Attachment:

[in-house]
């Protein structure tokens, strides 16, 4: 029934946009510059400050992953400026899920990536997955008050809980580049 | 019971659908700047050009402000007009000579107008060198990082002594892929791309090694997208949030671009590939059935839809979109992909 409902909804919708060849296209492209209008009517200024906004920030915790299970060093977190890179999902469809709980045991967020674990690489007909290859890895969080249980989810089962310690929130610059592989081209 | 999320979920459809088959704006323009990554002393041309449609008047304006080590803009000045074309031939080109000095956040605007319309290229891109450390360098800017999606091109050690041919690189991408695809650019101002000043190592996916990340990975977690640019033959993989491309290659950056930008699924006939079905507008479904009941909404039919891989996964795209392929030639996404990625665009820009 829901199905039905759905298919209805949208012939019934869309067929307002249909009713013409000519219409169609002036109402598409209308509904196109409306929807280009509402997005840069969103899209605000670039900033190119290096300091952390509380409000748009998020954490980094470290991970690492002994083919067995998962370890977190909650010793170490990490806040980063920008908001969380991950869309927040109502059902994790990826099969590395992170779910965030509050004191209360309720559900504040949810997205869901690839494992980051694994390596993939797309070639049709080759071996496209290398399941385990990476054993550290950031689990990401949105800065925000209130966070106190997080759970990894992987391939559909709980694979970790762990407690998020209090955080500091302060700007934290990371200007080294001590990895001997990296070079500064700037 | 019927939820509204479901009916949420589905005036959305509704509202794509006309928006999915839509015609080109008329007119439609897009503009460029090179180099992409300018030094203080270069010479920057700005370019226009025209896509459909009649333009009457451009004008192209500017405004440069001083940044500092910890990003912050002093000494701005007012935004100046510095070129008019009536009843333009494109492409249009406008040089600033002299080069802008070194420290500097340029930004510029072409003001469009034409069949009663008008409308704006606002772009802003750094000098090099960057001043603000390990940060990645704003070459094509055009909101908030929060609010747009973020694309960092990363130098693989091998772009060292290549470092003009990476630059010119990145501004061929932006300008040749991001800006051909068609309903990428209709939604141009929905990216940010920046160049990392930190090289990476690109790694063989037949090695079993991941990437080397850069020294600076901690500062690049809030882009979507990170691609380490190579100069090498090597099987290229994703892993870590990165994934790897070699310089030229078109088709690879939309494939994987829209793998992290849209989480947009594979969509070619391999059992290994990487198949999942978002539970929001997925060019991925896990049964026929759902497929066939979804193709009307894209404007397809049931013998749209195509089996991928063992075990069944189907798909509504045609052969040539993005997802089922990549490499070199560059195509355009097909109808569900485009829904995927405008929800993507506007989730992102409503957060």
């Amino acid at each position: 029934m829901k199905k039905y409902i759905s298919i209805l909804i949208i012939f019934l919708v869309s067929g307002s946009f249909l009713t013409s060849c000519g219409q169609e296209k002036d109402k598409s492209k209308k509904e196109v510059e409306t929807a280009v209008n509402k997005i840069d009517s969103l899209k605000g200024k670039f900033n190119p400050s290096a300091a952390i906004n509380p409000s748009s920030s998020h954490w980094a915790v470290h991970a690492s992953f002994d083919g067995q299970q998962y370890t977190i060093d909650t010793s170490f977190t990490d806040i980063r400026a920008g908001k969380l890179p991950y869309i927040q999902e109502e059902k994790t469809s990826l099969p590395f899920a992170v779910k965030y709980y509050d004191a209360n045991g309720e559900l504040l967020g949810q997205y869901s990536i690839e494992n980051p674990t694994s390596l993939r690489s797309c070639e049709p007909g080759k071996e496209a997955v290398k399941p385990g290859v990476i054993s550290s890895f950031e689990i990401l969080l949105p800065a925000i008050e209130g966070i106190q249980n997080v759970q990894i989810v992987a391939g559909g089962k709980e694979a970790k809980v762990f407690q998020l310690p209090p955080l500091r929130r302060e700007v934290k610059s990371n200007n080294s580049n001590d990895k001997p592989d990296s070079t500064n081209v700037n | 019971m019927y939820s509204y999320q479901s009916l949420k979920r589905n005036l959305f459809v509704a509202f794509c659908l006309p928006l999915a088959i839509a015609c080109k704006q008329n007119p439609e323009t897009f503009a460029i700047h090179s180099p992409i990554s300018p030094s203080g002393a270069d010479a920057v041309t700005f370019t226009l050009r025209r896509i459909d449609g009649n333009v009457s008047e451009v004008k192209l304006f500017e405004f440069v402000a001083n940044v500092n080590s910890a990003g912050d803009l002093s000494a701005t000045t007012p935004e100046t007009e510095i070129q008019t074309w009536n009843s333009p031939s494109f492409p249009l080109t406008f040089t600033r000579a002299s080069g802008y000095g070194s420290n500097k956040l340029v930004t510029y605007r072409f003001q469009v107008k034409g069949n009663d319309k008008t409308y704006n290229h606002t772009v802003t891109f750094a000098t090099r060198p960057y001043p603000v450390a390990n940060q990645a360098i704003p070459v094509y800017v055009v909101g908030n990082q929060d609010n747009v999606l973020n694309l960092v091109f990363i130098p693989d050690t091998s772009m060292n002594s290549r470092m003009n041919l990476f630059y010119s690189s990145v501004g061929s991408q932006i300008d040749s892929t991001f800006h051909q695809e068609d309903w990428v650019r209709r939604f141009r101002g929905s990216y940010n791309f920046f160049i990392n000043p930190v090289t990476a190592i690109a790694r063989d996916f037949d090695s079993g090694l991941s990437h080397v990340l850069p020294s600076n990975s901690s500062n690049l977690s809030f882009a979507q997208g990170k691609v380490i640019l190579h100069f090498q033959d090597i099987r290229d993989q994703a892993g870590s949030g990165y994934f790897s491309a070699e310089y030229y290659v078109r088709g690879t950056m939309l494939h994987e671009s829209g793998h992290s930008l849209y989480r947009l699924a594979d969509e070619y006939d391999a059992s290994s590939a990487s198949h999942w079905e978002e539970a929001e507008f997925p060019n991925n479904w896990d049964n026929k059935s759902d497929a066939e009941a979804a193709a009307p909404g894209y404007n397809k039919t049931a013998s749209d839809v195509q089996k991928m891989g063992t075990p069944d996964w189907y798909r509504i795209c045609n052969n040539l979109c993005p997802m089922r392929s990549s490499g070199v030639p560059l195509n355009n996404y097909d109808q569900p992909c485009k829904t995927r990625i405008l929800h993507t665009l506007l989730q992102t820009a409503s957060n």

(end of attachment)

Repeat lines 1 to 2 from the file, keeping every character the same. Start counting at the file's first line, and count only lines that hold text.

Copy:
[in-house]
């Protein structure tokens, strides 16, 4: 029934946009510059400050992953400026899920990536997955008050809980580049 | 019971659908700047050009402000007009000579107008060198990082002594892929791309090694997208949030671009590939059935839809979109992909 409902909804919708060849296209492209209008009517200024906004920030915790299970060093977190890179999902469809709980045991967020674990690489007909290859890895969080249980989810089962310690929130610059592989081209 | 999320979920459809088959704006323009990554002393041309449609008047304006080590803009000045074309031939080109000095956040605007319309290229891109450390360098800017999606091109050690041919690189991408695809650019101002000043190592996916990340990975977690640019033959993989491309290659950056930008699924006939079905507008479904009941909404039919891989996964795209392929030639996404990625665009820009 829901199905039905759905298919209805949208012939019934869309067929307002249909009713013409000519219409169609002036109402598409209308509904196109409306929807280009509402997005840069969103899209605000670039900033190119290096300091952390509380409000748009998020954490980094470290991970690492002994083919067995998962370890977190909650010793170490990490806040980063920008908001969380991950869309927040109502059902994790990826099969590395992170779910965030509050004191209360309720559900504040949810997205869901690839494992980051694994390596993939797309070639049709080759071996496209290398399941385990990476054993550290950031689990990401949105800065925000209130966070106190997080759970990894992987391939559909709980694979970790762990407690998020209090955080500091302060700007934290990371200007080294001590990895001997990296070079500064700037 | 019927939820509204479901009916949420589905005036959305509704509202794509006309928006999915839509015609080109008329007119439609897009503009460029090179180099992409300018030094203080270069010479920057700005370019226009025209896509459909009649333009009457451009004008192209500017405004440069001083940044500092910890990003912050002093000494701005007012935004100046510095070129008019009536009843333009494109492409249009406008040089600033002299080069802008070194420290500097340029930004510029072409003001469009034409069949009663008008409308704006606002772009802003750094000098090099960057001043603000390990940060990645704003070459094509055009909101908030929060609010747009973020694309960092990363130098693989091998772009060292290549470092003009990476630059010119990145501004061929932006300008040749991001800006051909068609309903990428209709939604141009929905990216940010920046160049990392930190090289990476690109790694063989037949090695079993991941990437080397850069020294600076901690500062690049809030882009979507990170691609380490190579100069090498090597099987290229994703892993870590990165994934790897070699310089030229078109088709690879939309494939994987829209793998992290849209989480947009594979969509070619391999059992290994990487198949999942978002539970929001997925060019991925896990049964026929759902497929066939979804193709009307894209404007397809049931013998749209195509089996991928063992075990069944189907798909509504045609052969040539993005997802089922990549490499070199560059195509355009097909109808569900485009829904995927405008929800993507506007989730992102409503957060």